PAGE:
Lunch will be served.
The fate of reform depends on those charged with implementation. The challenge is striking the right balance between central control and local discretion. In contrast to much of the last 40 years of China’s unprecedented growth story, Xi Jinping has swung the pendulum decisively toward centralization and tightened control over the localities. Oi examines the consequences of Xi’s centralization of power on China’s local led growth model by probing the case of the explosive growth of local government debt. Xi’s cure has been to ratchet up the anti-corruption campaign and impose greater top-down regulation, blaming “bad people engaging in bad behavior”. There has been corruption and lavish spending, but the door to massive local government debt was opened by Zhu Rongji, when he gave localities the right and tools to raise revenue to make up for loss tax revenues with the 1994 fiscal reforms. If growth and debt have become conjoined twins in China’s developmental model, what is needed to solve the problem? What remedies has the regime proposed? How effective have these measure? Has China reached the limits of what is possible without deep systemic reforms?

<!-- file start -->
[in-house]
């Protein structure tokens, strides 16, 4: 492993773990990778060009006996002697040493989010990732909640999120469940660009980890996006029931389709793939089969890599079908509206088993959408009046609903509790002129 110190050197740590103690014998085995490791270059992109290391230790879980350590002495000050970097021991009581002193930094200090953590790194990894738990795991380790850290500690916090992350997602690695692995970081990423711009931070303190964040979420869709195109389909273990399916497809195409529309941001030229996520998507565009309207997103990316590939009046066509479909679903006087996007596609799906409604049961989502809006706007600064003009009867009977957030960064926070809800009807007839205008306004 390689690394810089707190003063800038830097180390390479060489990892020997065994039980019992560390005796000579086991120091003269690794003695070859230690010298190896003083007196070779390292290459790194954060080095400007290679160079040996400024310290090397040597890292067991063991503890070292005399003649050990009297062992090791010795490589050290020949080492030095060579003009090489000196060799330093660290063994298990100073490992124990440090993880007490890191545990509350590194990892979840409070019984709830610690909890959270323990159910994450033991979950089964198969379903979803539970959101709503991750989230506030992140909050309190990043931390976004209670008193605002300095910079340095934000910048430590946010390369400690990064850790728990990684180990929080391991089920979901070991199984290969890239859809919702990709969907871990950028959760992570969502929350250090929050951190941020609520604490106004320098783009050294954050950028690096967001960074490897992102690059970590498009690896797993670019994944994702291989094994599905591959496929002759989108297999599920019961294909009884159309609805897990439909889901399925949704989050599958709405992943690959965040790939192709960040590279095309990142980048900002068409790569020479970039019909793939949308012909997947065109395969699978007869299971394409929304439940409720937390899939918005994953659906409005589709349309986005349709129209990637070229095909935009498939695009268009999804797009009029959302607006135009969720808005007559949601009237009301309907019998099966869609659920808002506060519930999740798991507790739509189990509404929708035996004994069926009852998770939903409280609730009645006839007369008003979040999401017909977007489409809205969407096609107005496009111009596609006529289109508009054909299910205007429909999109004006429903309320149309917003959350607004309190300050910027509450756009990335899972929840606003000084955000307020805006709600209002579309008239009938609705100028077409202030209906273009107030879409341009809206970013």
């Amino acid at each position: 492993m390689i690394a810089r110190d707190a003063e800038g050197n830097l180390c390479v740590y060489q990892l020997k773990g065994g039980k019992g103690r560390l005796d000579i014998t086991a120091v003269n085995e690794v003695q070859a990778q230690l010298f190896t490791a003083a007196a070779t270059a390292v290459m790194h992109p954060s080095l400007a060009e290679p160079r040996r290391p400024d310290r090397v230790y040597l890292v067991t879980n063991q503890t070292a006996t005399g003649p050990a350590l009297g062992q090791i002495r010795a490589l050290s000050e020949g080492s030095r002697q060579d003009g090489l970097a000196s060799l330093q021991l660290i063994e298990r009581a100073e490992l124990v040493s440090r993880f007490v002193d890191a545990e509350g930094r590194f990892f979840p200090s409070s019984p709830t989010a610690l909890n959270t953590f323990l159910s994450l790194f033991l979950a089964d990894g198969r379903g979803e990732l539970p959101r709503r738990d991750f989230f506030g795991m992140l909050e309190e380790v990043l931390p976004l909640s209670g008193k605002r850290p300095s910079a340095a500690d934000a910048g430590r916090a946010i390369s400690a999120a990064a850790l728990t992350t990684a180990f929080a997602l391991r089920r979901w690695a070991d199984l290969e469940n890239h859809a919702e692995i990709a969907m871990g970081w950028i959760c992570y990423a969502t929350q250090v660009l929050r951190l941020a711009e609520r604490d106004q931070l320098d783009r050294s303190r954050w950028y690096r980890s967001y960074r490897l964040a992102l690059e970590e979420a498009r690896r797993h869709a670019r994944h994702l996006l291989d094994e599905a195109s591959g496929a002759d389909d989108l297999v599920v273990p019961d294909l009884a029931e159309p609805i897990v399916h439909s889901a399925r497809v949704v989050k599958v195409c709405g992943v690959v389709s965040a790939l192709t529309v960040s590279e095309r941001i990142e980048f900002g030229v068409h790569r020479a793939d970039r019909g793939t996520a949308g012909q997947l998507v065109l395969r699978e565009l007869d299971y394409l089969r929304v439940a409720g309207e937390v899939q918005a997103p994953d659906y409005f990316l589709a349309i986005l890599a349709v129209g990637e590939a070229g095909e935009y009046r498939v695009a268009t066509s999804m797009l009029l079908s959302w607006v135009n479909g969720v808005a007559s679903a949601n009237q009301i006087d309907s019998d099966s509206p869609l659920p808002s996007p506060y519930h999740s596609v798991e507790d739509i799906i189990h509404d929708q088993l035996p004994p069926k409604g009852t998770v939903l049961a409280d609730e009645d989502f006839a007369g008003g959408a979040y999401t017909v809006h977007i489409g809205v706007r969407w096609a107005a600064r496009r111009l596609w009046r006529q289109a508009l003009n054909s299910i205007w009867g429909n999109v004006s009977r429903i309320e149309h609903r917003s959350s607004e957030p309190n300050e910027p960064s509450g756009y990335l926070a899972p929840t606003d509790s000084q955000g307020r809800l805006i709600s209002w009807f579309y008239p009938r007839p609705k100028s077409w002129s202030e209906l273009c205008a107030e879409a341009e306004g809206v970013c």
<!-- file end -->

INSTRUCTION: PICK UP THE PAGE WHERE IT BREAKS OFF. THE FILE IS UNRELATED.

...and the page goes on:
Jean C. Oi is the William Haas Professor of Chinese Politics in the Department of Political Science and a Senior Fellow of the Freeman Spogli Institute for International Studies at Stanford University. She directs the China Program at the Walter H. Shorenstein Asia-Pacific Research Center and is the Lee Shau Kee Director of the Stanford Center at Peking University.
Oi has published extensively on political economy and the process of reform in China, including Rural China Takes Off: Institutional Foundations of Economic Reform,1999; Property Rights and Economic Reform in China, 1999, co-editor with Andrew Walder; and State and Peasant in Contemporary China: The Political Economy of Village Government,1989. Recent books include Zouping Revisited: Adaptive Governance in a Chinese County, co-edited with Steven Goldstein (2018); and Challenges in the Process of China's Urbanization, co-edited with Karen Eggleston and Yiming Wang (2017). Recent articles include “Reflections on 40 Years of Rural Reform,” in Jacques deLisle and Avery Goldstein, eds., Reform and Opening: 40 Years and Counting, Brookings, forthcoming; "Unpacking the Patterns of Corporate Restructuring during China's SOE Reform," co-authored with Xiaojun Li, Economic and Political Studies, 2018. Oi, with Tom Fingar, has an edited volume, “China’s Path to the Future: Challenges, Constraints, and Choices,” under review.
Current research is on fiscal reform and local government debt as well as continuing SOE reforms.